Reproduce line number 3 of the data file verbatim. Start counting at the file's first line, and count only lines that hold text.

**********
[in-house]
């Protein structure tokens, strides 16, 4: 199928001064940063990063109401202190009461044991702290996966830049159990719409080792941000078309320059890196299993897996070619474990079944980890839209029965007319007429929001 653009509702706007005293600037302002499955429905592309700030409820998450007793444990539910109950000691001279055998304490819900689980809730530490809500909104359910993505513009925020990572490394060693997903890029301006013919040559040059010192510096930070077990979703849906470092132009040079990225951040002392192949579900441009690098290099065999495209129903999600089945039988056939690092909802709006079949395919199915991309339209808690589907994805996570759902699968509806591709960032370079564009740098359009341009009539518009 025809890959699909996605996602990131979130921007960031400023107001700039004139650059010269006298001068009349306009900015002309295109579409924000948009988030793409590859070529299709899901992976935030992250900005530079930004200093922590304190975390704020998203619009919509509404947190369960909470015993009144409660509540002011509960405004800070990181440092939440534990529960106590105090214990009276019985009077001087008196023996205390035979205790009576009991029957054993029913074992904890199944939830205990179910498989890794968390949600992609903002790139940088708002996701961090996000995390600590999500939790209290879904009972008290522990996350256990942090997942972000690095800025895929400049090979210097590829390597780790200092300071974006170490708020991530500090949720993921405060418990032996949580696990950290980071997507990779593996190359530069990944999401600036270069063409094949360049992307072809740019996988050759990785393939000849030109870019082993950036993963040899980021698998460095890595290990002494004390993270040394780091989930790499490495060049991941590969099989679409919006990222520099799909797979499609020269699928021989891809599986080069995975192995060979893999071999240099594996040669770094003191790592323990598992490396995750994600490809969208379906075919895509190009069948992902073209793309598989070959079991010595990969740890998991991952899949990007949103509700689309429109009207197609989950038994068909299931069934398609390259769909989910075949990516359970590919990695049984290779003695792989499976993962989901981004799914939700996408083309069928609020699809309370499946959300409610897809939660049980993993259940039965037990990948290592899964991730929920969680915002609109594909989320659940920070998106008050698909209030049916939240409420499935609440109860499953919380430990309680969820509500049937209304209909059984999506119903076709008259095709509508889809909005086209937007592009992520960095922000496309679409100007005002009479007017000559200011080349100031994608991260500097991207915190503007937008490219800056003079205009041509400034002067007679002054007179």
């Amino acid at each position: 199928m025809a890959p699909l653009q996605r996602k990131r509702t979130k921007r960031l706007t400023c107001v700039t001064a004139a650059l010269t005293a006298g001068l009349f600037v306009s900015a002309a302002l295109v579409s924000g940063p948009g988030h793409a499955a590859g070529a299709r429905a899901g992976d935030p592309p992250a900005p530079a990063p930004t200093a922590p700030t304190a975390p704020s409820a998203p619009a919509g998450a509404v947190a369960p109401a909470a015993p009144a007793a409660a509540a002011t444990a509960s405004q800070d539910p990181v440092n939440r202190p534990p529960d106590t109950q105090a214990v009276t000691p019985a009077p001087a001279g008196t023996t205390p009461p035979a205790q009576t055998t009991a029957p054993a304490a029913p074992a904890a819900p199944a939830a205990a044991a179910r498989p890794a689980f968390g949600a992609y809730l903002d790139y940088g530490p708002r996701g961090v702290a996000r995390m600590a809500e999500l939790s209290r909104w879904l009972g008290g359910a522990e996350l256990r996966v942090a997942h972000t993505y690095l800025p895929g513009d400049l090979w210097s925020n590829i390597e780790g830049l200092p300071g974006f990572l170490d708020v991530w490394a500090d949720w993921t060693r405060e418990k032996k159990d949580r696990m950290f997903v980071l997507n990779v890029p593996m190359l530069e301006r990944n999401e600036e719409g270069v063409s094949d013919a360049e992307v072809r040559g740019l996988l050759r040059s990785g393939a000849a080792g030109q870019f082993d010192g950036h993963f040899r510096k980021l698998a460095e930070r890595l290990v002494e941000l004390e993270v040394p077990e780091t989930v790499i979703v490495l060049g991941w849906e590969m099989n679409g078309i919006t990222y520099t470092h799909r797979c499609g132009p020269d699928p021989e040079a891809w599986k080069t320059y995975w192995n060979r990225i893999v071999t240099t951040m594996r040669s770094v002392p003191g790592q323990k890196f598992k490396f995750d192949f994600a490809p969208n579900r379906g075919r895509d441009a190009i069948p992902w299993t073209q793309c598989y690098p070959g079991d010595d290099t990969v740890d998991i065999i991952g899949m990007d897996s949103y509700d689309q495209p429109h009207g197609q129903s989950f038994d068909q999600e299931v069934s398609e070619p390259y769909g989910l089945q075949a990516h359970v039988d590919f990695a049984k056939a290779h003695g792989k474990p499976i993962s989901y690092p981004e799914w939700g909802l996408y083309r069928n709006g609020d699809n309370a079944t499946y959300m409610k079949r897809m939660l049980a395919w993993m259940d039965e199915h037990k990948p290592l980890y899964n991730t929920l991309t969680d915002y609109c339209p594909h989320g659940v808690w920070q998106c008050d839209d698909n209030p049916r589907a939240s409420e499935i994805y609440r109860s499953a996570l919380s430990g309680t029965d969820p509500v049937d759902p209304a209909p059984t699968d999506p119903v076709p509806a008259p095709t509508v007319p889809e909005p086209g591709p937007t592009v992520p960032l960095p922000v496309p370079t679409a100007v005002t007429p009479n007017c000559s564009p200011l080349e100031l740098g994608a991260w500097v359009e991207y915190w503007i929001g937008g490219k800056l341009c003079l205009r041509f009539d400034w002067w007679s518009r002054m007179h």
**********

């Amino acid at each position: 199928m025809a890959p699909l653009q996605r996602k990131r509702t979130k921007r960031l706007t400023c107001v700039t001064a004139a650059l010269t005293a006298g001068l009349f600037v306009s900015a002309a302002l295109v579409s924000g940063p948009g988030h793409a499955a590859g070529a299709r429905a899901g992976d935030p592309p992250a900005p530079a990063p930004t200093a922590p700030t304190a975390p704020s409820a998203p619009a919509g998450a509404v947190a369960p109401a909470a015993p009144a007793a409660a509540a002011t444990a509960s405004q800070d539910p990181v440092n939440r202190p534990p529960d106590t109950q105090a214990v009276t000691p019985a009077p001087a001279g008196t023996t205390p009461p035979a205790q009576t055998t009991a029957p054993a304490a029913p074992a904890a819900p199944a939830a205990a044991a179910r498989p890794a689980f968390g949600a992609y809730l903002d790139y940088g530490p708002r996701g961090v702290a996000r995390m600590a809500e999500l939790s209290r909104w879904l009972g008290g359910a522990e996350l256990r996966v942090a997942h972000t993505y690095l800025p895929g513009d400049l090979w210097s925020n590829i390597e780790g830049l200092p300071g974006f990572l170490d708020v991530w490394a500090d949720w993921t060693r405060e418990k032996k159990d949580r696990m950290f997903v980071l997507n990779v890029p593996m190359l530069e301006r990944n999401e600036e719409g270069v063409s094949d013919a360049e992307v072809r040559g740019l996988l050759r040059s990785g393939a000849a080792g030109q870019f082993d010192g950036h993963f040899r510096k980021l698998a460095e930070r890595l290990v002494e941000l004390e993270v040394p077990e780091t989930v790499i979703v490495l060049g991941w849906e590969m099989n679409g078309i919006t990222y520099t470092h799909r797979c499609g132009p020269d699928p021989e040079a891809w599986k080069t320059y995975w192995n060979r990225i893999v071999t240099t951040m594996r040669s770094v002392p003191g790592q323990k890196f598992k490396f995750d192949f994600a490809p969208n579900r379906g075919r895509d441009a190009i069948p992902w299993t073209q793309c598989y690098p070959g079991d010595d290099t990969v740890d998991i065999i991952g899949m990007d897996s949103y509700d689309q495209p429109h009207g197609q129903s989950f038994d068909q999600e299931v069934s398609e070619p390259y769909g989910l089945q075949a990516h359970v039988d590919f990695a049984k056939a290779h003695g792989k474990p499976i993962s989901y690092p981004e799914w939700g909802l996408y083309r069928n709006g609020d699809n309370a079944t499946y959300m409610k079949r897809m939660l049980a395919w993993m259940d039965e199915h037990k990948p290592l980890y899964n991730t929920l991309t969680d915002y609109c339209p594909h989320g659940v808690w920070q998106c008050d839209d698909n209030p049916r589907a939240s409420e499935i994805y609440r109860s499953a996570l919380s430990g309680t029965d969820p509500v049937d759902p209304a209909p059984t699968d999506p119903v076709p509806a008259p095709t509508v007319p889809e909005p086209g591709p937007t592009v992520p960032l960095p922000v496309p370079t679409a100007v005002t007429p009479n007017c000559s564009p200011l080349e100031l740098g994608a991260w500097v359009e991207y915190w503007i929001g937008g490219k800056l341009c003079l205009r041509f009539d400034w002067w007679s518009r002054m007179h």